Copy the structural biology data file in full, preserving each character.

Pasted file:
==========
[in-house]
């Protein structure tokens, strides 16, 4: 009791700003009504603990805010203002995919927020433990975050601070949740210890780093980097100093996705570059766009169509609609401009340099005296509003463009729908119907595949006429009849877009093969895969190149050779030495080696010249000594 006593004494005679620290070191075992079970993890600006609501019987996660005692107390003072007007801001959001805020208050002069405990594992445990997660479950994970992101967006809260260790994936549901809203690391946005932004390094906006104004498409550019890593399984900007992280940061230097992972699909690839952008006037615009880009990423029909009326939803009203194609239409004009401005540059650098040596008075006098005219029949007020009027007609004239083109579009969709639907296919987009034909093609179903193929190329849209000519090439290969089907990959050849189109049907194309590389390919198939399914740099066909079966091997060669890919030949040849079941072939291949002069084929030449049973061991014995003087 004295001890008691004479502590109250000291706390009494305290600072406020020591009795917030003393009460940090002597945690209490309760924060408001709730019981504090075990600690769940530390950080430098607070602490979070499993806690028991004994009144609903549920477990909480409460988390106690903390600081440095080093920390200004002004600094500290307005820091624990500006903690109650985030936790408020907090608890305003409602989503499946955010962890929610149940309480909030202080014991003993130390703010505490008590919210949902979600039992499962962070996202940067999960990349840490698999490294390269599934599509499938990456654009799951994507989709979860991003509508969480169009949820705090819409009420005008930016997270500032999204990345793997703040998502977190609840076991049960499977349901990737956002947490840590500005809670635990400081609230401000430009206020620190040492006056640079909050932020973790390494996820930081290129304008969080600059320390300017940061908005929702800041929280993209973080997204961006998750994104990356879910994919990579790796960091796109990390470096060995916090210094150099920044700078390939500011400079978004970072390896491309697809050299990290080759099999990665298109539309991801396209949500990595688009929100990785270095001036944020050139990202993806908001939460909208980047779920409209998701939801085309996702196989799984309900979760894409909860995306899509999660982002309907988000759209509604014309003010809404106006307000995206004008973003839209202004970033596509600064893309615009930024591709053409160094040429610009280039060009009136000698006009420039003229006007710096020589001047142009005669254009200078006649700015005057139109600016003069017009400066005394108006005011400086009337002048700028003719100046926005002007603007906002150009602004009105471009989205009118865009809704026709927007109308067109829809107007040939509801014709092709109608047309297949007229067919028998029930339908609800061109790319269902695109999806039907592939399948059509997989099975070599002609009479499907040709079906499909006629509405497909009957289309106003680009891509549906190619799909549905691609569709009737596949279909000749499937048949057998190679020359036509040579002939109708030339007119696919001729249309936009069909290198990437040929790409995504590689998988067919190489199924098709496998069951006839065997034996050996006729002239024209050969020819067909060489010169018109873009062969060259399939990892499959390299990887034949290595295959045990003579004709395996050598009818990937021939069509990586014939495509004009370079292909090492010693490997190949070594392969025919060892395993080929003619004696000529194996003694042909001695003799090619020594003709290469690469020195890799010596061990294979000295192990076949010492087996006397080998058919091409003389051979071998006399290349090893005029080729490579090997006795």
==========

[in-house]
């Protein structure tokens, strides 16, 4: 009791700003009504603990805010203002995919927020433990975050601070949740210890780093980097100093996705570059766009169509609609401009340099005296509003463009729908119907595949006429009849877009093969895969190149050779030495080696010249000594 006593004494005679620290070191075992079970993890600006609501019987996660005692107390003072007007801001959001805020208050002069405990594992445990997660479950994970992101967006809260260790994936549901809203690391946005932004390094906006104004498409550019890593399984900007992280940061230097992972699909690839952008006037615009880009990423029909009326939803009203194609239409004009401005540059650098040596008075006098005219029949007020009027007609004239083109579009969709639907296919987009034909093609179903193929190329849209000519090439290969089907990959050849189109049907194309590389390919198939399914740099066909079966091997060669890919030949040849079941072939291949002069084929030449049973061991014995003087 004295001890008691004479502590109250000291706390009494305290600072406020020591009795917030003393009460940090002597945690209490309760924060408001709730019981504090075990600690769940530390950080430098607070602490979070499993806690028991004994009144609903549920477990909480409460988390106690903390600081440095080093920390200004002004600094500290307005820091624990500006903690109650985030936790408020907090608890305003409602989503499946955010962890929610149940309480909030202080014991003993130390703010505490008590919210949902979600039992499962962070996202940067999960990349840490698999490294390269599934599509499938990456654009799951994507989709979860991003509508969480169009949820705090819409009420005008930016997270500032999204990345793997703040998502977190609840076991049960499977349901990737956002947490840590500005809670635990400081609230401000430009206020620190040492006056640079909050932020973790390494996820930081290129304008969080600059320390300017940061908005929702800041929280993209973080997204961006998750994104990356879910994919990579790796960091796109990390470096060995916090210094150099920044700078390939500011400079978004970072390896491309697809050299990290080759099999990665298109539309991801396209949500990595688009929100990785270095001036944020050139990202993806908001939460909208980047779920409209998701939801085309996702196989799984309900979760894409909860995306899509999660982002309907988000759209509604014309003010809404106006307000995206004008973003839209202004970033596509600064893309615009930024591709053409160094040429610009280039060009009136000698006009420039003229006007710096020589001047142009005669254009200078006649700015005057139109600016003069017009400066005394108006005011400086009337002048700028003719100046926005002007603007906002150009602004009105471009989205009118865009809704026709927007109308067109829809107007040939509801014709092709109608047309297949007229067919028998029930339908609800061109790319269902695109999806039907592939399948059509997989099975070599002609009479499907040709079906499909006629509405497909009957289309106003680009891509549906190619799909549905691609569709009737596949279909000749499937048949057998190679020359036509040579002939109708030339007119696919001729249309936009069909290198990437040929790409995504590689998988067919190489199924098709496998069951006839065997034996050996006729002239024209050969020819067909060489010169018109873009062969060259399939990892499959390299990887034949290595295959045990003579004709395996050598009818990937021939069509990586014939495509004009370079292909090492010693490997190949070594392969025919060892395993080929003619004696000529194996003694042909001695003799090619020594003709290469690469020195890799010596061990294979000295192990076949010492087996006397080998058919091409003389051979071998006399290349090893005029080729490579090997006795």